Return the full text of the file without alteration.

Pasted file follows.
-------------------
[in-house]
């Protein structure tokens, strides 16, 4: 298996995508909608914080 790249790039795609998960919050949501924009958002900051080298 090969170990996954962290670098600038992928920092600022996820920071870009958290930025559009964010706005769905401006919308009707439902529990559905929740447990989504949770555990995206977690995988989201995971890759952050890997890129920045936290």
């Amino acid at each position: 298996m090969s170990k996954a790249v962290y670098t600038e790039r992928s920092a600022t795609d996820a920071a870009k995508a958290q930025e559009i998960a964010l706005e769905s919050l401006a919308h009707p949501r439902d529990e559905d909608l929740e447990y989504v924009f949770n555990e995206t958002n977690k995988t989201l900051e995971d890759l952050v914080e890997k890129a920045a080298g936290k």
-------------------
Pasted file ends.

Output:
[in-house]
């Protein structure tokens, strides 16, 4: 298996995508909608914080 790249790039795609998960919050949501924009958002900051080298 090969170990996954962290670098600038992928920092600022996820920071870009958290930025559009964010706005769905401006919308009707439902529990559905929740447990989504949770555990995206977690995988989201995971890759952050890997890129920045936290």
């Amino acid at each position: 298996m090969s170990k996954a790249v962290y670098t600038e790039r992928s920092a600022t795609d996820a920071a870009k995508a958290q930025e559009i998960a964010l706005e769905s919050l401006a919308h009707p949501r439902d529990e559905d909608l929740e447990y989504v924009f949770n555990e995206t958002n977690k995988t989201l900051e995971d890759l952050v914080e890997k890129a920045a080298g936290k």